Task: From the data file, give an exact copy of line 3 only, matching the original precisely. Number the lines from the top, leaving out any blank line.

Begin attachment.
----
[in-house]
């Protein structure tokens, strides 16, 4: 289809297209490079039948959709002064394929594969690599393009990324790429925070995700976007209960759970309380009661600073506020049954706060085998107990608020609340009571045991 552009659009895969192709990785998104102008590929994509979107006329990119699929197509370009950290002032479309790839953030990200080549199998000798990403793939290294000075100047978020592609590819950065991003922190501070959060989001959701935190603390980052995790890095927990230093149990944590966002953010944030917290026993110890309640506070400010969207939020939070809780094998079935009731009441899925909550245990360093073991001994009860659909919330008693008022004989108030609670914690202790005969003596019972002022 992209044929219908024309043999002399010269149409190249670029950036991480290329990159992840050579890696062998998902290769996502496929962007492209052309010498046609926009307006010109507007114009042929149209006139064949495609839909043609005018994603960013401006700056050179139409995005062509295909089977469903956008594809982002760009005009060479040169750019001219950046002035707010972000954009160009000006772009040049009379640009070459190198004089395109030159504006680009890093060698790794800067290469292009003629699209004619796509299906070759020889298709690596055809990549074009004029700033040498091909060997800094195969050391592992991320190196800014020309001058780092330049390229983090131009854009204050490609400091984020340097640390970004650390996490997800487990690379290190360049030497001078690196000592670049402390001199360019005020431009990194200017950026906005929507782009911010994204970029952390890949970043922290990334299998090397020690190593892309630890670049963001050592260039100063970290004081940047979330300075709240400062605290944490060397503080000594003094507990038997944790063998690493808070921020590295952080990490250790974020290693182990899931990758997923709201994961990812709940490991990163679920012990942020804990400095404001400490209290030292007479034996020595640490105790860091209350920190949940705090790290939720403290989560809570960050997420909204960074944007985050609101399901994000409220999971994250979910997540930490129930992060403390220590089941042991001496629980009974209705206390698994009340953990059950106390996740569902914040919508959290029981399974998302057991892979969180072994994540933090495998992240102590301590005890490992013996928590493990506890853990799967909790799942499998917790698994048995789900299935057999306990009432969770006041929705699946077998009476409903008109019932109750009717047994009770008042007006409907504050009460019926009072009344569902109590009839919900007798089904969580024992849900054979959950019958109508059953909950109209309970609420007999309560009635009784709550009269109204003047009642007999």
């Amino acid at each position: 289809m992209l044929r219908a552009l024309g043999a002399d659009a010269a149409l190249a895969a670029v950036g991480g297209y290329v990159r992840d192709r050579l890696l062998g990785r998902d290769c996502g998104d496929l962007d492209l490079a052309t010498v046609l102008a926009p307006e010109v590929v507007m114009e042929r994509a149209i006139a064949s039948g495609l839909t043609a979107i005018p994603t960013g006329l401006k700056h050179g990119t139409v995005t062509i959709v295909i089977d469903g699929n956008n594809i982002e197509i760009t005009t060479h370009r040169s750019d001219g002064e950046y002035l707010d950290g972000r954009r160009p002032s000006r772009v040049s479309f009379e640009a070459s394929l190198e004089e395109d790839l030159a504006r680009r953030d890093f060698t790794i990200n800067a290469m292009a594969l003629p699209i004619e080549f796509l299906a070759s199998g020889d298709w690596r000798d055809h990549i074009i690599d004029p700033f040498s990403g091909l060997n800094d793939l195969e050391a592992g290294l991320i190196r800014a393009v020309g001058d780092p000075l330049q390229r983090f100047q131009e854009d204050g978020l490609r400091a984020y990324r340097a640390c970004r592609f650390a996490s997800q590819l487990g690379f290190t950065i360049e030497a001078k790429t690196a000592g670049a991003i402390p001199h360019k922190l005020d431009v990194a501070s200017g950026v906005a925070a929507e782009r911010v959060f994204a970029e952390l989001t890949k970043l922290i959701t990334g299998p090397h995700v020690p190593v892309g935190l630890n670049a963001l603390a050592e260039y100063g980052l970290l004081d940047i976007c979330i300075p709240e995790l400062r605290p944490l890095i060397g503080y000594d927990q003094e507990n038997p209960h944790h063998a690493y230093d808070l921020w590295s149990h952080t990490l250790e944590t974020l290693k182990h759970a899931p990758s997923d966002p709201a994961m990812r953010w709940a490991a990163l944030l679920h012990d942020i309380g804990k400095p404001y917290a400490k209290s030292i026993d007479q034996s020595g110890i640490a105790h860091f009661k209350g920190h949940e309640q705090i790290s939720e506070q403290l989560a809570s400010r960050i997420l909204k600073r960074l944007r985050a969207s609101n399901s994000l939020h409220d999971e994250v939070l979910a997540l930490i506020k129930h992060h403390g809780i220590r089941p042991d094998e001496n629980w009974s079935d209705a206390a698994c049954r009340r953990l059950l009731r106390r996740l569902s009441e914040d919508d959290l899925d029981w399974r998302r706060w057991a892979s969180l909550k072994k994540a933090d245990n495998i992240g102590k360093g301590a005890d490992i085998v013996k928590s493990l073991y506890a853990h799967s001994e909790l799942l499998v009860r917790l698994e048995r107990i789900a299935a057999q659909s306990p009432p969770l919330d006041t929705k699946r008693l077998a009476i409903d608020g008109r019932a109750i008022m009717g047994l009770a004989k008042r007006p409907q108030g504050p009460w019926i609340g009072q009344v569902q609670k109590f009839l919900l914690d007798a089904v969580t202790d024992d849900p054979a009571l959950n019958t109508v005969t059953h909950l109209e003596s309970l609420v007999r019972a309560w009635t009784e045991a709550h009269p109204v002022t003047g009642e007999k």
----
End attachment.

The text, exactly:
């Amino acid at each position: 289809m992209l044929r219908a552009l024309g043999a002399d659009a010269a149409l190249a895969a670029v950036g991480g297209y290329v990159r992840d192709r050579l890696l062998g990785r998902d290769c996502g998104d496929l962007d492209l490079a052309t010498v046609l102008a926009p307006e010109v590929v507007m114009e042929r994509a149209i006139a064949s039948g495609l839909t043609a979107i005018p994603t960013g006329l401006k700056h050179g990119t139409v995005t062509i959709v295909i089977d469903g699929n956008n594809i982002e197509i760009t005009t060479h370009r040169s750019d001219g002064e950046y002035l707010d950290g972000r954009r160009p002032s000006r772009v040049s479309f009379e640009a070459s394929l190198e004089e395109d790839l030159a504006r680009r953030d890093f060698t790794i990200n800067a290469m292009a594969l003629p699209i004619e080549f796509l299906a070759s199998g020889d298709w690596r000798d055809h990549i074009i690599d004029p700033f040498s990403g091909l060997n800094d793939l195969e050391a592992g290294l991320i190196r800014a393009v020309g001058d780092p000075l330049q390229r983090f100047q131009e854009d204050g978020l490609r400091a984020y990324r340097a640390c970004r592609f650390a996490s997800q590819l487990g690379f290190t950065i360049e030497a001078k790429t690196a000592g670049a991003i402390p001199h360019k922190l005020d431009v990194a501070s200017g950026v906005a925070a929507e782009r911010v959060f994204a970029e952390l989001t890949k970043l922290i959701t990334g299998p090397h995700v020690p190593v892309g935190l630890n670049a963001l603390a050592e260039y100063g980052l970290l004081d940047i976007c979330i300075p709240e995790l400062r605290p944490l890095i060397g503080y000594d927990q003094e507990n038997p209960h944790h063998a690493y230093d808070l921020w590295s149990h952080t990490l250790e944590t974020l290693k182990h759970a899931p990758s997923d966002p709201a994961m990812r953010w709940a490991a990163l944030l679920h012990d942020i309380g804990k400095p404001y917290a400490k209290s030292i026993d007479q034996s020595g110890i640490a105790h860091f009661k209350g920190h949940e309640q705090i790290s939720e506070q403290l989560a809570s400010r960050i997420l909204k600073r960074l944007r985050a969207s609101n399901s994000l939020h409220d999971e994250v939070l979910a997540l930490i506020k129930h992060h403390g809780i220590r089941p042991d094998e001496n629980w009974s079935d209705a206390a698994c049954r009340r953990l059950l009731r106390r996740l569902s009441e914040d919508d959290l899925d029981w399974r998302r706060w057991a892979s969180l909550k072994k994540a933090d245990n495998i992240g102590k360093g301590a005890d490992i085998v013996k928590s493990l073991y506890a853990h799967s001994e909790l799942l499998v009860r917790l698994e048995r107990i789900a299935a057999q659909s306990p009432p969770l919330d006041t929705k699946r008693l077998a009476i409903d608020g008109r019932a109750i008022m009717g047994l009770a004989k008042r007006p409907q108030g504050p009460w019926i609340g009072q009344v569902q609670k109590f009839l919900l914690d007798a089904v969580t202790d024992d849900p054979a009571l959950n019958t109508v005969t059953h909950l109209e003596s309970l609420v007999r019972a309560w009635t009784e045991a709550h009269p109204v002022t003047g009642e007999k």